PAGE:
By Olivia Clarke
The first I heard about the Paris attacks was Friday evening, on Facebook. At that time, the death count was much lower than it is now, and I didn’t absorb the gravity of the situation. The next morning, however, I woke up to a number of messages from friends and family members – they knew I was in France, and they wanted to make sure I was okay. I started to realize at that point that this was a big deal, and I assured everyone that I was safe, seven hours from Paris.
On Monday, my classmates and I joined the rest of the university in observing the national moment of silence at noon. The professor led an emotional class discussion about the tragedy and showed us photos of buildings around the world that were lit up in blue, white, and red as a gesture of solidarity. We watched video clips of New Yorkers and Londoners singing the “Marseillaise” in the street.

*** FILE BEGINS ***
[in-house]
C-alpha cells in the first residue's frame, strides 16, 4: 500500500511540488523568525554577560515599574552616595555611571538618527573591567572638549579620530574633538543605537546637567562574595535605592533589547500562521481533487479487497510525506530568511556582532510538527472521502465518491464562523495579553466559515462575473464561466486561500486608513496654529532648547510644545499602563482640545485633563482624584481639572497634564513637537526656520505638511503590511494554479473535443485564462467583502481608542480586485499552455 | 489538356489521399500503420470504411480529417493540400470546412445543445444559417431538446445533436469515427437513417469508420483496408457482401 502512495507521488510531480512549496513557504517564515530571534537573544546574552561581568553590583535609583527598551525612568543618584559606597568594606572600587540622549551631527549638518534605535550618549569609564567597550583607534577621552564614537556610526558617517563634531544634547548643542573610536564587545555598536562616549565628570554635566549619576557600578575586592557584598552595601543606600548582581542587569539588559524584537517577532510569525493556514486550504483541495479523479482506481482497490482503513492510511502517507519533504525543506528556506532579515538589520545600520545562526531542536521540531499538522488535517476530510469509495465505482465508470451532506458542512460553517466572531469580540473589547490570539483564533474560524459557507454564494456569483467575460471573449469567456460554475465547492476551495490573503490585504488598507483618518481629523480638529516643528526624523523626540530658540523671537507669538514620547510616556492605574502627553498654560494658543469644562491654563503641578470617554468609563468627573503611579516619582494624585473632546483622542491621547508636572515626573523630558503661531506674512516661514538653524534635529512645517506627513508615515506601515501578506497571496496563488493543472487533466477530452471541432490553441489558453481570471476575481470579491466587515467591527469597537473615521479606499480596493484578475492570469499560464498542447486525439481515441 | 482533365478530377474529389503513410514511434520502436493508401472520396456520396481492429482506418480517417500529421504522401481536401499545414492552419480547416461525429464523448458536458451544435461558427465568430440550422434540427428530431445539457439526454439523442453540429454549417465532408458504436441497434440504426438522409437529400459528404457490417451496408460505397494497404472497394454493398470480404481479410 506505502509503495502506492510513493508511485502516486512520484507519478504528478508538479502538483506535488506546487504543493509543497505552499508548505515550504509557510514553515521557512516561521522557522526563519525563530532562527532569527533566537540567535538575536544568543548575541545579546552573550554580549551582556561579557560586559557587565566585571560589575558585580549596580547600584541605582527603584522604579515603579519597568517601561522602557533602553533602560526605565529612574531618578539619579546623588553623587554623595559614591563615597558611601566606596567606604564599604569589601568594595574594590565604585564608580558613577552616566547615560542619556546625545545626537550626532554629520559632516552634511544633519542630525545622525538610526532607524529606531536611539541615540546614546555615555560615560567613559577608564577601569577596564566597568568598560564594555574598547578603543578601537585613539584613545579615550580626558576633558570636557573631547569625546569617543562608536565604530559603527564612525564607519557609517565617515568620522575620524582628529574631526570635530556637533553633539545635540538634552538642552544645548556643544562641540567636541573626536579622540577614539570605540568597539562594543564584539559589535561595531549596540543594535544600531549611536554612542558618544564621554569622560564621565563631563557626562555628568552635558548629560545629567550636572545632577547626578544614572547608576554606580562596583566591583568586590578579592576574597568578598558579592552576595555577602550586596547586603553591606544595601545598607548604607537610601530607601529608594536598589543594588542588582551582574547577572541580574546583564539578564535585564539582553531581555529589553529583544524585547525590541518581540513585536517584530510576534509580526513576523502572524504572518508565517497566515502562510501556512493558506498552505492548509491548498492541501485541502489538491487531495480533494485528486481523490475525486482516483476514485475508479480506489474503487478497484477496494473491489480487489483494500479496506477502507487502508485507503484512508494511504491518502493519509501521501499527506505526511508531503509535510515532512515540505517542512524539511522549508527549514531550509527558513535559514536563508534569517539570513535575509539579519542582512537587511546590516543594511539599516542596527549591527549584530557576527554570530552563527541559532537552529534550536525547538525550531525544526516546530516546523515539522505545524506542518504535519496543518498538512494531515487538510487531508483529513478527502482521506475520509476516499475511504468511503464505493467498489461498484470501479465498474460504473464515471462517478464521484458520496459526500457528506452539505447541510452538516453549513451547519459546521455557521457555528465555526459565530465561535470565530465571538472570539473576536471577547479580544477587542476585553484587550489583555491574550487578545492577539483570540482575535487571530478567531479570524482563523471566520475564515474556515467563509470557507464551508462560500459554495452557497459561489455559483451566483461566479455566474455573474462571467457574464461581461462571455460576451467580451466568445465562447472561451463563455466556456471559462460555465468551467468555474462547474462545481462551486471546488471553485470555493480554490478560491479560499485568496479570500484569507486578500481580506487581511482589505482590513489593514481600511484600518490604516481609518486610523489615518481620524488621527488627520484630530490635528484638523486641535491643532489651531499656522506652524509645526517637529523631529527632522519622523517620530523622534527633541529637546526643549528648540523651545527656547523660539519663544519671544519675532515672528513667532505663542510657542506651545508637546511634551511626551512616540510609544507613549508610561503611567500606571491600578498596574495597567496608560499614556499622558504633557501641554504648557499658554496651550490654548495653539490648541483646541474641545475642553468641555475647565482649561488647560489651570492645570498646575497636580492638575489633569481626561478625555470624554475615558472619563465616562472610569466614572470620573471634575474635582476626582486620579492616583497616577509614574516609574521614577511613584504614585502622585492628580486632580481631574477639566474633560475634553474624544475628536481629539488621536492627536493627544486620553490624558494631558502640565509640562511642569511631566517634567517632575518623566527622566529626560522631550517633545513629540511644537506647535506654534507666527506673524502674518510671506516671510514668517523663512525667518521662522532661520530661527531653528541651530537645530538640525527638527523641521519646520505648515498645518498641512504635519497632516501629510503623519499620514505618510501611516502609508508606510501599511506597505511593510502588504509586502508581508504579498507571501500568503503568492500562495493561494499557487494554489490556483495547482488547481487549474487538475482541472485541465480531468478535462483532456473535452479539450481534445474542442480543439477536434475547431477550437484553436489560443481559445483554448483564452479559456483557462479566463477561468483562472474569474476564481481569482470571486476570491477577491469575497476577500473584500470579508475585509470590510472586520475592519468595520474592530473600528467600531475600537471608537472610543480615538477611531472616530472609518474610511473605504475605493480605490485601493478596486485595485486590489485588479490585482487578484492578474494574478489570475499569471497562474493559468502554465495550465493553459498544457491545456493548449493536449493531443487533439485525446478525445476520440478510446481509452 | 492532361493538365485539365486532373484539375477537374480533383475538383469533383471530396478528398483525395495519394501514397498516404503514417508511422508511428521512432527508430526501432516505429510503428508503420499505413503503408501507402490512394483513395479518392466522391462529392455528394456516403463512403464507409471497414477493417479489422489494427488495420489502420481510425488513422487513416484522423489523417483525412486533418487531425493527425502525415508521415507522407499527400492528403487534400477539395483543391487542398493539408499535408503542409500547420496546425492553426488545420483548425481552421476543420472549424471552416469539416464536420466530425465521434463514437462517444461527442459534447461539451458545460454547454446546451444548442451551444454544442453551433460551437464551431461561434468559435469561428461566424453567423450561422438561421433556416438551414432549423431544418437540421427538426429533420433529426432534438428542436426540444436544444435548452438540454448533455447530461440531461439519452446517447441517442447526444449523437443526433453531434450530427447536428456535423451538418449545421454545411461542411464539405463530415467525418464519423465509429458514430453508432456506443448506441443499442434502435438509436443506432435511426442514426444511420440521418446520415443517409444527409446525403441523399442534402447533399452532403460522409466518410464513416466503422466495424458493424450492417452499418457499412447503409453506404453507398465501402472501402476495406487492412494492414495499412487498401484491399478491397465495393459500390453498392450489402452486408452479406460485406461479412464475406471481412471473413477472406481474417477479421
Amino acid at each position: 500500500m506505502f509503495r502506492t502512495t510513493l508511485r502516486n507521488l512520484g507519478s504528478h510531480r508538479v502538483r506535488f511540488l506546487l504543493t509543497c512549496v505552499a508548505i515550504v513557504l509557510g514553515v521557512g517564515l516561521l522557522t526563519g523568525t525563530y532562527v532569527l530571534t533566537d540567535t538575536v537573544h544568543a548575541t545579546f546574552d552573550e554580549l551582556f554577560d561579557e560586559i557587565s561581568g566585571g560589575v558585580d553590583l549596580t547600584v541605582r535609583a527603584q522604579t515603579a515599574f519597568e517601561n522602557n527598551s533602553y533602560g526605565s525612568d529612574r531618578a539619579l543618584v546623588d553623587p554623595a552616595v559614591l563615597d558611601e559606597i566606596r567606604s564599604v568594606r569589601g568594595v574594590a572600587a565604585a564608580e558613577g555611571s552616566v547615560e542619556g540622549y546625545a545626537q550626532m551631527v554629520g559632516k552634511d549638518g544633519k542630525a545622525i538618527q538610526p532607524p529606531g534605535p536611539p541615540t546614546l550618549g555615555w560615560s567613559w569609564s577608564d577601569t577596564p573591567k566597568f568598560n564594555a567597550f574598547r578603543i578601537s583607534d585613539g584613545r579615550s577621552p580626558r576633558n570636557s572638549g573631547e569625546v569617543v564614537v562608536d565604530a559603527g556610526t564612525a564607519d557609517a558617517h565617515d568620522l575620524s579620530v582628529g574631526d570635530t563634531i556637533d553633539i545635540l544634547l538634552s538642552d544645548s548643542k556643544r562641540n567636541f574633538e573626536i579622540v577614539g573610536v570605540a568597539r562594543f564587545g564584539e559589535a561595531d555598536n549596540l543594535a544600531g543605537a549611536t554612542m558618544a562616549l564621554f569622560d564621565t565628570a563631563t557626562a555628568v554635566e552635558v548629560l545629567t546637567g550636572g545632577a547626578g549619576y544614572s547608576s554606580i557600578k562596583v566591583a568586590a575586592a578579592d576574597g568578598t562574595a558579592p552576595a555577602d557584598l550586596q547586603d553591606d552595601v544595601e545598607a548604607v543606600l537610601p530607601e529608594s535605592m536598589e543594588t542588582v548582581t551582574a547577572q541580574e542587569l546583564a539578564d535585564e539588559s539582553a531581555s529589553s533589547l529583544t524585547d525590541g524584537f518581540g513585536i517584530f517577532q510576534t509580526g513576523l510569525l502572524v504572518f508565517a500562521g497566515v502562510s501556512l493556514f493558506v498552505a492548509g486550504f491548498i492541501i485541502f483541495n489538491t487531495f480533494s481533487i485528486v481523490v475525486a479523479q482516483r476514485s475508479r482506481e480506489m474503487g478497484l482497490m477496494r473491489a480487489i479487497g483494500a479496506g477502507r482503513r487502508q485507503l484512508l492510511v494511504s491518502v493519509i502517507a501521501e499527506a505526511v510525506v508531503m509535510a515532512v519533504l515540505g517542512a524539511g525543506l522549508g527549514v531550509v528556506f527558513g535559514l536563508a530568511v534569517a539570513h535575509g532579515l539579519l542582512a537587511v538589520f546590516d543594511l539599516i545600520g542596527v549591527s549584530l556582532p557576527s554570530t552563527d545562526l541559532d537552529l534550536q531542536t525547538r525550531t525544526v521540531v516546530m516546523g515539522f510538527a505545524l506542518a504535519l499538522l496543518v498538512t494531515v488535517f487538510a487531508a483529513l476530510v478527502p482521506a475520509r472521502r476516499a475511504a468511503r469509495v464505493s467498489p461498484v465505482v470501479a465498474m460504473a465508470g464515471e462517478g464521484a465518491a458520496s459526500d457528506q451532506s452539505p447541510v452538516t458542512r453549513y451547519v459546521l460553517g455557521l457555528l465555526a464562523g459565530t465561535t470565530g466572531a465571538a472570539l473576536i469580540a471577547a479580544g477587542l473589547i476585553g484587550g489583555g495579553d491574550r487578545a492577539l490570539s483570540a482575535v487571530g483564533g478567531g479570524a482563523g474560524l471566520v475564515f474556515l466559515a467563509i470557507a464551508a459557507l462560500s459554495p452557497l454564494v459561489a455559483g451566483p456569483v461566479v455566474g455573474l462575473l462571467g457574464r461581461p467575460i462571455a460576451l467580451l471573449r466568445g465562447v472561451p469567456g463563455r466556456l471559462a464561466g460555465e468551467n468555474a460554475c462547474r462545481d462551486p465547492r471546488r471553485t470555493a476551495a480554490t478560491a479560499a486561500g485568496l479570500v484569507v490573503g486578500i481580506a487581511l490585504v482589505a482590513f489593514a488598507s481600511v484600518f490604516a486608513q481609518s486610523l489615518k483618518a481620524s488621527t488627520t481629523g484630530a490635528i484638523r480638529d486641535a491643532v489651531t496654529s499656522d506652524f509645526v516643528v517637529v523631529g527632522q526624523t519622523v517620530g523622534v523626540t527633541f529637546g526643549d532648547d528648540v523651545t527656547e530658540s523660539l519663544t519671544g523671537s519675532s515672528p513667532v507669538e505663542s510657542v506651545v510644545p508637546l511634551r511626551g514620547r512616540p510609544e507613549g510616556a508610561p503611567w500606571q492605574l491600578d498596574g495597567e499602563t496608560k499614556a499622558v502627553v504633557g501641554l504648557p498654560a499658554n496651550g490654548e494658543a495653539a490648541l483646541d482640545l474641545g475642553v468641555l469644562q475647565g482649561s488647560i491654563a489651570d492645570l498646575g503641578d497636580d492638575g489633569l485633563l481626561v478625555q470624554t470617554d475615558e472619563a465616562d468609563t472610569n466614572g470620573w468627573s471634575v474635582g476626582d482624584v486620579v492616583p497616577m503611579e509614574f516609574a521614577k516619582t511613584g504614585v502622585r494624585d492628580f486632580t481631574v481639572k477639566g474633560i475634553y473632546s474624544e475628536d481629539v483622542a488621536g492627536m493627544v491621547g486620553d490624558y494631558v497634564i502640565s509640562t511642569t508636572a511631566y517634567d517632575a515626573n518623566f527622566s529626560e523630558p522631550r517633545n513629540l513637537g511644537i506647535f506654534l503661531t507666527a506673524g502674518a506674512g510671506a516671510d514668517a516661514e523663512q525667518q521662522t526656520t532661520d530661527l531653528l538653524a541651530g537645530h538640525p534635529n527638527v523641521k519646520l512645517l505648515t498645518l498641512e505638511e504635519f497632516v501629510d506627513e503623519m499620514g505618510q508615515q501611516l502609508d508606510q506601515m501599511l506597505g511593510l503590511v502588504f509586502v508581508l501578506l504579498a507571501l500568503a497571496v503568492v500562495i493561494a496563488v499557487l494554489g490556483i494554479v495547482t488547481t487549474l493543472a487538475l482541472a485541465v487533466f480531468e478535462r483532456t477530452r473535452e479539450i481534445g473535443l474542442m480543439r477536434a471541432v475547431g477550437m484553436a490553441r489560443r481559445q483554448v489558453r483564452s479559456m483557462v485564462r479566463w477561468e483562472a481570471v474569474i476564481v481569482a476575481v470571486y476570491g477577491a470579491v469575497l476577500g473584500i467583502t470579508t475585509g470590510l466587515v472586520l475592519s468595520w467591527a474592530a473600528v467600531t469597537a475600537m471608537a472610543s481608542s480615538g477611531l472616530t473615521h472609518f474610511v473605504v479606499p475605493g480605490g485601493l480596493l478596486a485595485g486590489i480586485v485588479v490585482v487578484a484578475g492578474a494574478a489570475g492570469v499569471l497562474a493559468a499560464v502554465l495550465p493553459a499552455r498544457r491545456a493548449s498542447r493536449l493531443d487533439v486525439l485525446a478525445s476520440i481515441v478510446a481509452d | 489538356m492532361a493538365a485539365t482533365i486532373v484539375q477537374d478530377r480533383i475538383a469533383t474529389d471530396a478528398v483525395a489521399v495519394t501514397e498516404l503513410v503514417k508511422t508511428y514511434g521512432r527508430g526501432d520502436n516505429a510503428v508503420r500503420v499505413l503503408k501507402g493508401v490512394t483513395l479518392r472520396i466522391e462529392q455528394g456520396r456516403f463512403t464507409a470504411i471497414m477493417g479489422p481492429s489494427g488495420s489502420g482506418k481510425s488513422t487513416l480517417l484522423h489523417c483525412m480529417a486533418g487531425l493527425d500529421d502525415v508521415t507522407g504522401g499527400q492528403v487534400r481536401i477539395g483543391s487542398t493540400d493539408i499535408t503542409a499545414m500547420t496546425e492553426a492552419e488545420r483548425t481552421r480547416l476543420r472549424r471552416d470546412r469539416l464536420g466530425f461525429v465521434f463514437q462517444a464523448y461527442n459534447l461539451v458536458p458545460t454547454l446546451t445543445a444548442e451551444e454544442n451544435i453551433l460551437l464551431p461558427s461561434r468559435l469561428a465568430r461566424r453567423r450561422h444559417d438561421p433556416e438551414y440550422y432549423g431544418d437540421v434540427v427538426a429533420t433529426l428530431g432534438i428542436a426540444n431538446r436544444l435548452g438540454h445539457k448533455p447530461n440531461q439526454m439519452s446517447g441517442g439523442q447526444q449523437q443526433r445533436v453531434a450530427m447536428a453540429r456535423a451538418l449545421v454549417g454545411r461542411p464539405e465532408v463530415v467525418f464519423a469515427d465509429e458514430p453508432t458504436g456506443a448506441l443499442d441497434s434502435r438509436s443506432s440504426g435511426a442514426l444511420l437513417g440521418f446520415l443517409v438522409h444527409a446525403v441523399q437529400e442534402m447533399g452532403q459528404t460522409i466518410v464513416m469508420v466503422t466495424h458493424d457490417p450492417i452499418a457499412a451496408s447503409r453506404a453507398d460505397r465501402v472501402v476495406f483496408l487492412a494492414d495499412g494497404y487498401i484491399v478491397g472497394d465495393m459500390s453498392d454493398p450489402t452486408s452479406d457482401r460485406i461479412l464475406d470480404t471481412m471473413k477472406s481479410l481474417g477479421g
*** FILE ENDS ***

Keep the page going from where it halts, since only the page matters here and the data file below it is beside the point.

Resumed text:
I was moved by the sentiment expressed in these photos and videos, but I was also troubled. I thought to myself, “Where’s the Syrian flag, or the Lebanese flag? Who’s singing the Iraqi national anthem?” People in other parts of the world experience these horrific events every day – terror, bombings, executions, war. It’s a constant reality, not an isolated incident. Yet we don’t show this kind of solidarity with them – likely because they aren’t white or rich like France. To us Westerners, tragedies like the one in Paris seem unbelievable; but in fact, they just give us a tiny glimpse into the horrors that so much of the world experiences so frequently. Maybe it’s time to start seeing past our own privilege, and to start being horrified by the atrocities committed against human beings who live outside of our comfortable Western sphere.